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ARS Home » Pacific West Area » Parlier, California » San Joaquin Valley Agricultural Sciences Center » Crop Diseases, Pests and Genetics Research » Research » Publications at this Location » Publication #148938


item Chen, Jianchi
item Civerolo, Edwin
item Jarret, Robert - Bob
item VAN SLUYS, M.A.

Submitted to: Current Microbiology
Publication Type: Peer Reviewed Journal
Publication Acceptance Date: 9/13/2004
Publication Date: 2/14/2005
Citation: Chen, J., Civerolo, E.L., Jarret, R.L., Van Sluys, M., De Oliveira, M. 2005. Genetic discovery in Xylella fastidiosa through sequence analysis of selected randomly amplified polymorphic DNAs. Current Microbiology. 50(2):78-83.

Interpretive Summary: It has long been speculated that Xylella fastidiosa Pierce's disease strain in California has its origin from the southeastern U. S. Yet, supports for this hypothesis are limited because of the technical difficulty in collecting evidences. The publication of the whole genome sequence of a California X. fastidiosa Pierce's disease strain (PD-Temecula) opens a venue for PD strain sequence comparison. While the current technology does not allow sequencing of whole genome from every bacterial strain, we obtained five sections of genome sequences from a Florida PD strain through random PCR primers. Four of the five sequences showed very high degree of sequence similarity to the genome sequence of PD-Temecula, a strong indication that PD strains from California and the southeastern U. S. are from a common source. The discrepant DNA was later determined to be related to a bacterial phage, or mobile genetic element. This is the first report showing evidence of active horizontal gene transfers among X. fastidiosa strains.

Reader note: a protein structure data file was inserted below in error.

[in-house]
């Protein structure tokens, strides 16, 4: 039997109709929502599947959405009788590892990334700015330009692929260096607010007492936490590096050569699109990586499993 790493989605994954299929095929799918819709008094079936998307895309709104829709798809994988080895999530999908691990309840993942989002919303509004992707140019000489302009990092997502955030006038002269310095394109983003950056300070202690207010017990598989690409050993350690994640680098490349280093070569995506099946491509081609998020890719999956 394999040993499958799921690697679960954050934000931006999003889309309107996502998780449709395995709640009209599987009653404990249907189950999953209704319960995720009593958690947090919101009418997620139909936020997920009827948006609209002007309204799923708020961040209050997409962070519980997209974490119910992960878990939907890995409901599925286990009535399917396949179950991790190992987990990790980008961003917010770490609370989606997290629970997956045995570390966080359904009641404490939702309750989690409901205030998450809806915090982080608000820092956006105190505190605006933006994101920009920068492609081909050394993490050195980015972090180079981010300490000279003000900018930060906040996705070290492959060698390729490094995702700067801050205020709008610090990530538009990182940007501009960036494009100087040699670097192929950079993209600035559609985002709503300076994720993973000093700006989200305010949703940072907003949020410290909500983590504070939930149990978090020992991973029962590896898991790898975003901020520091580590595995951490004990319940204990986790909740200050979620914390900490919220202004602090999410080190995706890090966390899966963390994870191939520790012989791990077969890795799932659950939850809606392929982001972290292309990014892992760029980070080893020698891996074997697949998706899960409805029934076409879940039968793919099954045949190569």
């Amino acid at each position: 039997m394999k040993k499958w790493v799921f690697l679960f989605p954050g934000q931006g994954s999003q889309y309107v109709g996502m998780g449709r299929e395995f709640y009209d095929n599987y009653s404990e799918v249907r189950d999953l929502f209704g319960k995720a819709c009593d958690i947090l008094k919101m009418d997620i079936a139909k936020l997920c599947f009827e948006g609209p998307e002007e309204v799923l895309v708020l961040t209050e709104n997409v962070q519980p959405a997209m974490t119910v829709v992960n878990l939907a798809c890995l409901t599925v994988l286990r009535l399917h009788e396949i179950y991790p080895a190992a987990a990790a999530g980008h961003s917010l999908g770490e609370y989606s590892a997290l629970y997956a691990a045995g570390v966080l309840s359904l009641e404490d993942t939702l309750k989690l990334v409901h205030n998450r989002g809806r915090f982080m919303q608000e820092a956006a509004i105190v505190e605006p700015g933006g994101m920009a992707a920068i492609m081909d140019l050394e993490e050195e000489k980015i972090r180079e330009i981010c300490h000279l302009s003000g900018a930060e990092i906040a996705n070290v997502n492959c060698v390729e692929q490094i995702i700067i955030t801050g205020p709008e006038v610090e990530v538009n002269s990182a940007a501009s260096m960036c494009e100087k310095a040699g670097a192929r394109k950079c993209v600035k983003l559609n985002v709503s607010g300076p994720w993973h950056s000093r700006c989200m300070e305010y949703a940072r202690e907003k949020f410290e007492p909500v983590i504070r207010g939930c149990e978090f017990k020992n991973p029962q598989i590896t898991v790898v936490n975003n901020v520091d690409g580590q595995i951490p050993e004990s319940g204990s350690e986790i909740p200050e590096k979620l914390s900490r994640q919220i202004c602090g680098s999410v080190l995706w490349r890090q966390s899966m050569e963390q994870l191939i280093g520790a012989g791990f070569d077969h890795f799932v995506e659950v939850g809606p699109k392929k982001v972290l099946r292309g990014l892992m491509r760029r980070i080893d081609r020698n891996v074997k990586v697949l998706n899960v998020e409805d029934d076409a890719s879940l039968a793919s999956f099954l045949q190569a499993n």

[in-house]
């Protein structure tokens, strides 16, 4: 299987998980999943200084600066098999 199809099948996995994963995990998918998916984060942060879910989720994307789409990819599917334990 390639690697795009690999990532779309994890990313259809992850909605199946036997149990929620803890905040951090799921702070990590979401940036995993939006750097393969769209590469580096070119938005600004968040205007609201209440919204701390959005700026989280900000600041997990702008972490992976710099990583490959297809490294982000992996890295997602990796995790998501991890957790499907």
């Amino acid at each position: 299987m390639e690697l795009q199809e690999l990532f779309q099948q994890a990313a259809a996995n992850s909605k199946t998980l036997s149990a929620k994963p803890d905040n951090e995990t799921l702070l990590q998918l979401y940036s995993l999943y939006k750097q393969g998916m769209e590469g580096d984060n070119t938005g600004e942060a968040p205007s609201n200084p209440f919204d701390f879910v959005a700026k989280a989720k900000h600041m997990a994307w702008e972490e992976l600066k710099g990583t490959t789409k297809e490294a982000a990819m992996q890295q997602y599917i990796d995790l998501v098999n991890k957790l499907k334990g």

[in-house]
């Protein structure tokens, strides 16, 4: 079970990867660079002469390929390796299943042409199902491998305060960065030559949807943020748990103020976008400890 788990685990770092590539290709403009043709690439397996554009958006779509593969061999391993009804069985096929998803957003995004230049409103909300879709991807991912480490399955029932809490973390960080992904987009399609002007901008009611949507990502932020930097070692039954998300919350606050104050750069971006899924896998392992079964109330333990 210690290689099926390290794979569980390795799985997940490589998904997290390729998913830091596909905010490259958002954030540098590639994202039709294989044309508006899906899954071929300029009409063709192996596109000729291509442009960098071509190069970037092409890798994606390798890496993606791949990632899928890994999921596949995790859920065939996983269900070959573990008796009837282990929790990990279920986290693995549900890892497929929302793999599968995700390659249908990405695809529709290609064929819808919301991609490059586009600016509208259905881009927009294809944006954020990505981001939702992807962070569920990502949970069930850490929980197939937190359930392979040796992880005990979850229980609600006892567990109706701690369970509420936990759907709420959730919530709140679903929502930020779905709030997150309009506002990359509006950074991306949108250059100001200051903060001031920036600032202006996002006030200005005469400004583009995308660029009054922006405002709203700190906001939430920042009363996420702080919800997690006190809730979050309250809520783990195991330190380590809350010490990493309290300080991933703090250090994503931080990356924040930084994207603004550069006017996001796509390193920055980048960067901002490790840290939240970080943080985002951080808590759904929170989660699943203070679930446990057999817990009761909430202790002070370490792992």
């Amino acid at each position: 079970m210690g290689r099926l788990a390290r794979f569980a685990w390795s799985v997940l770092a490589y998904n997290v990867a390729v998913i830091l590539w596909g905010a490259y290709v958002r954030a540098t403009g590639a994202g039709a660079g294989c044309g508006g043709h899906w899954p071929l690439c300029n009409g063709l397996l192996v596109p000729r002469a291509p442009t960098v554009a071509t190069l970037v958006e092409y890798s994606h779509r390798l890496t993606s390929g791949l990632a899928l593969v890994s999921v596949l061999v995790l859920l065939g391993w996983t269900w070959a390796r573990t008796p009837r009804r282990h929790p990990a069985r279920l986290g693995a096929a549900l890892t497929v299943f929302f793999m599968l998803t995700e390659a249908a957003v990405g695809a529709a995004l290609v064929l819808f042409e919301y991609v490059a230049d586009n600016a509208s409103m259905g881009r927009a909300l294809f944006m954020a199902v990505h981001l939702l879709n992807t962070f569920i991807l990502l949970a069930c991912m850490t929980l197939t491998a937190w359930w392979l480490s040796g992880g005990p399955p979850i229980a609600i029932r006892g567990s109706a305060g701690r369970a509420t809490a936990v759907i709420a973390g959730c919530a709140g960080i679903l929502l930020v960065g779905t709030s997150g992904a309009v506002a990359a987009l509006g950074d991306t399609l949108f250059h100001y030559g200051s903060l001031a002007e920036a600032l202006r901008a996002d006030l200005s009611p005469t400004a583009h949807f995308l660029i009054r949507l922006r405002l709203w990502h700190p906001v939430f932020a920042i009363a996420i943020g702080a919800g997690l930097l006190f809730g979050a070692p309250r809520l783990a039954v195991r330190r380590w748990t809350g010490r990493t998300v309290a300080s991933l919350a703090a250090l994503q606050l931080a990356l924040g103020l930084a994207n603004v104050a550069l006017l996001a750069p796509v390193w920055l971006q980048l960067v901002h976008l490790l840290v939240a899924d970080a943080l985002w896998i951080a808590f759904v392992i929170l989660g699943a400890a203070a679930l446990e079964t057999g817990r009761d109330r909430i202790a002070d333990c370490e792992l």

Technical Abstract: Five randomly amplified polymorphic DNA (RAPD) fragments from a strain of X. fastidiosa causing Pierce's disease (PD) of grapevine in Florida were sequenced. These sequences were used to search for similarities in the genome sequence databases of four X. fastidiosa strains that cause PD (PD-Temecula), almond leaf scorch disease (ALSD-Dixon), and oleander leaf scorch disease (OLSD-Ann-1) in California and citrus variegated chlorosis (CVC-9a5c) in Brazil. Four of the five nucleotide sequences from the Florida PD strain were most similar to PD-Temecula, indicating the homogeneity of X. fastidiosa PD strains from both Florida and California. CVC-9a5c was the most distantly related to the Florida PD strain. The discrepant RAPD, PDX3-1 (547 bp), shared no homology with regions in the genomes of PD-Temecula and CVC-9a5c, but did show homology with two regions in ALSD-Dixon and one in OLSD-Ann-1. PDX3-1 contained the C-terminal portion of an integrase gene (int), highly similar (>40% identities, or, >60% positives) to those in the phage family of Podoviridae, commonly found in Enterobacteriaceae. A 43-bp sequence at the 3' end of PDX3-1 was almost identical (42/43) to that of the anti-codon and T C arms of the two tRNAlys genes found in all of the four X. fastidiosa genomes. This sequence could be the att site for DNA integration.